There are few vegetables that don't benefit from the heat of the oven. Even watery radishes are transformed, their spicy bite tempered to a mellow kiss.
Oven roasting intensifies the natural sugars of vegetables while caramelizing the exterior and converting the insides into a soft and flavorful goosh.
People who hate Brussels sprouts, and I know a few personally, have been known to turn a 180 once they taste the sweetness of those tiny cabbage heads roasted to soft, imploded heaps. (Adding bacon crumbles doesn't hurt either.)
And if you need more reasons to roast vegetables this week, consider this: Roasting helps maintain nature's nutrients. In many cooking methods, simmering and even steaming, for example, vitamins and minerals leech into the water and air. Not so with roasting, which keeps the vegetable's attributes intact.
Roasting times will depend on the vegetable, but the oven is nearly always a preheated 400 degrees. Watery or lighter-density produce, such as tomatoes, asparagus and radishes,
will be ready in about 15 minutes. Onions, eggplant and peppers require at least 30 minutes, and the densest vegetables — potatoes, beets, carrots and winter squash — could take up to an hour. Some of the produce department's most underused veggies also take well to roasting, among them parsnips, turnips and rutabagas.
Cut the vegetables in similar-size pieces to ensure even cooking. If you're roasting a mixture of vegetables, they should all be of the same density unless you want to fish them out of the oven in stages. That's a problematic technique I wouldn't recommend.
To prepare vegetables for roasting, drizzle with a bit of olive oil and season with salt and pepper. The vegetables should be lightly covered with the oil but not look greasy. The oil facilitates browning and caramelization, and you don't need a lot. After they come out of the oven, fresh lemon juice or a bit of balsamic vinegar adds more flavor, slapping awake the quiet earthiness.
Roasted vegetables are a wonderful side for roasted meats or chicken. But they also have other applications, especially the leftovers, including as the primary building block of a vegetarian entree. Here are some ways to serve them:
Creamy Soup: Toss roasted carrots and potatoes into a blender to puree, then add half-and-half or stock (chicken or vegetable) to add depth for a filling soup. Reheat if necessary, though if using dairy, don't bring to a boil. Serve with a dollop of creme fraiche or sour cream and croutons.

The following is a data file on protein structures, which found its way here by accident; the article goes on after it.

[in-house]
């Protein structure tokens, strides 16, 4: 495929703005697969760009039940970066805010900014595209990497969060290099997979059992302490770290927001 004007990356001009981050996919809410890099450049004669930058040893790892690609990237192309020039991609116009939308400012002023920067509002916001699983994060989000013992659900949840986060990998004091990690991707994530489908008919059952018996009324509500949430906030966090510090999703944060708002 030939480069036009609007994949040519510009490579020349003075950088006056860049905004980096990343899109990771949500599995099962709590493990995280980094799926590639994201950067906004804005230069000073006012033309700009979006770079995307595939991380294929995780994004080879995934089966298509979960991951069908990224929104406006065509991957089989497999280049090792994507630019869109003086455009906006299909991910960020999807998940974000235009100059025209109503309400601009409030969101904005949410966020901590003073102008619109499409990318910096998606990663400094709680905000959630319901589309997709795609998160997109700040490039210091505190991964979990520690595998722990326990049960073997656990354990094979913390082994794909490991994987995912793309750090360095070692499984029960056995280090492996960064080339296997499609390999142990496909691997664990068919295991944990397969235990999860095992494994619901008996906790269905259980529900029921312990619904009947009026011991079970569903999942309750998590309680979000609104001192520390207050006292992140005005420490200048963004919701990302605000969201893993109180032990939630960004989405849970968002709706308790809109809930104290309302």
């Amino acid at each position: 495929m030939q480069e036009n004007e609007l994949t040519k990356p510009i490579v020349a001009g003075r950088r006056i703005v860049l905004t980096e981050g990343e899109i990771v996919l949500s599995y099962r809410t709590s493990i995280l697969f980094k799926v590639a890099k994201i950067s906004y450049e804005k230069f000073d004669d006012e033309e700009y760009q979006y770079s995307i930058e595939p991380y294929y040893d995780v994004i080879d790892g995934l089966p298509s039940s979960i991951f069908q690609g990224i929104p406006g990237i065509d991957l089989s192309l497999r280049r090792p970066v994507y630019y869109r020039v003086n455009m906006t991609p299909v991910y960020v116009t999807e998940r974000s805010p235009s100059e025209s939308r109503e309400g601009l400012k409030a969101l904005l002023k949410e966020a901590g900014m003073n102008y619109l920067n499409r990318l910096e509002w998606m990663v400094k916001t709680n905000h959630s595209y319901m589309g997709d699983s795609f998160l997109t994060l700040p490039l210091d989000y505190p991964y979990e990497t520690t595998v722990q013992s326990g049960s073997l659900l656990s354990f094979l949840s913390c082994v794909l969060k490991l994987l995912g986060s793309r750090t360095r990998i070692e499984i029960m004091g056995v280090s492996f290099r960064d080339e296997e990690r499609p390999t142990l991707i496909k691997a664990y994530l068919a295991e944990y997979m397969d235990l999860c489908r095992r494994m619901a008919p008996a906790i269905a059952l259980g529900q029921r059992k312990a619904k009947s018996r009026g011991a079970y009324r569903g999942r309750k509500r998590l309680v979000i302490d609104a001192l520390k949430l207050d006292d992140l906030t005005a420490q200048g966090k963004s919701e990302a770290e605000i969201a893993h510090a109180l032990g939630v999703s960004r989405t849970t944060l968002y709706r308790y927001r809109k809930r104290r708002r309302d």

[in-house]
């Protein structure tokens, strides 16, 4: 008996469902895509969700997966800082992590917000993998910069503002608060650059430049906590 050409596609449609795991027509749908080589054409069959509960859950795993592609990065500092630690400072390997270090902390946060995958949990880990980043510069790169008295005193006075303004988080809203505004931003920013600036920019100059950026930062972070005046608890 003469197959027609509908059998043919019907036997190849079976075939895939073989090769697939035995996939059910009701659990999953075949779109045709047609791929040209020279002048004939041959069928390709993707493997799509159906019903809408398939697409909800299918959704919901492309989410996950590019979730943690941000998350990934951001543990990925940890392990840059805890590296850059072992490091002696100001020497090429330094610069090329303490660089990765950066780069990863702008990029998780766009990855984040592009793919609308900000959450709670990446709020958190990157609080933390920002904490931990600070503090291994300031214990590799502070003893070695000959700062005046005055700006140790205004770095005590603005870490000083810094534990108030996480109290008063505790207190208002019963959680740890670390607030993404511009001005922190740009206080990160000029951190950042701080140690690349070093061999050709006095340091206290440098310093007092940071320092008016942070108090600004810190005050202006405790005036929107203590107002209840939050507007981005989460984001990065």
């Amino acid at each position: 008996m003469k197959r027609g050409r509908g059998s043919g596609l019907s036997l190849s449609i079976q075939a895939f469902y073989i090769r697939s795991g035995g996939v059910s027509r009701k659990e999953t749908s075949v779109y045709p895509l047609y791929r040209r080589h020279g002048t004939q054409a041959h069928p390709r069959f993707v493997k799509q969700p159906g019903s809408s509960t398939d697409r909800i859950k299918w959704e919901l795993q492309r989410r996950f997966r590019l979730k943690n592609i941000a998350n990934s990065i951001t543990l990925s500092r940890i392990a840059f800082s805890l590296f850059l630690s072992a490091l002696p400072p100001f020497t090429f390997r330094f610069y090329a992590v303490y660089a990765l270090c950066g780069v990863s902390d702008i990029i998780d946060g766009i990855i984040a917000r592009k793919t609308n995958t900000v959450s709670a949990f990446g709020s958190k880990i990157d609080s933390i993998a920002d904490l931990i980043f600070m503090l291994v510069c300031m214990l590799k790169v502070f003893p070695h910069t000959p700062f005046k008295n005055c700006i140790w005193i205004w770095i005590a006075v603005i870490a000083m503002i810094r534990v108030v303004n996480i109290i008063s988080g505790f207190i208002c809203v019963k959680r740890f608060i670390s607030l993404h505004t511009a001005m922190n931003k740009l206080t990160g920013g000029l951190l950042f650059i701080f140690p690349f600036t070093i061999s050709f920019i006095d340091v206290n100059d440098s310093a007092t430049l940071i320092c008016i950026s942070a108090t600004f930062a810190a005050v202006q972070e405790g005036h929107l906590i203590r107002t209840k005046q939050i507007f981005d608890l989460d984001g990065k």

Bowl food: Pile mixture of roasted eggplant, peppers and onions on top of couscous and sprinkle with toasted pine nuts and chopped fresh mint. Or use as a topper for pasta with lots of shaved Parmesan. (Save some of the pasta cooking water to make the vegetables more saucy.)
Veggie Pie: A melange of roasted veggies makes a wonderful topping for pizza, using refrigerated dough, a Boboli shell or homemade pastry. To complement the deep flavor of the vegetables, use a smoked mozzarella, which will play off tangy tomato sauce well. For a roasted vegetable white pizza, brush crust with olive oil, layer on vegetables and then scatter knobs of goat cheese all over.
Dip it: Make a dip by blending roasted vegetables in a food processor. Remove to a bowl and add equal amounts of sour cream and mayonnaise, using less of each with watery vegetables such as tomatoes. You'll need some seasonings to wake up the laid-back vegetables, so consider finely chopped rosemary with roasted onions; nearly any herb with roasted garlic; chopped basil with roasted peppers; or chopped dill with carrots or cauliflower. Use fresh or dry herbs, but remember the dried versions are more potent and you'll need about a third less than if you use fresh.
Stuff it: Use roasted vegetables as a filling for quesadillas with pepper Jack cheese and a generous drizzle of salsa verde. (Pace makes a tasty tomatillo salsa.) Or stuff into half a pita with feta cheese crumbles.
Fold it: Up the ante on a Sunday morning omelette by using leftover roasted asparagus along with chunks of brie cheese.
Munch it: Or just do what I do, wait until the veggies cool a bit and nibble piece by piece, like popcorn. Mellow, sweet and healthy. Something we should all aspire to be.
Janet K. Keeler can be reached [email protected] or (727) 893-8586.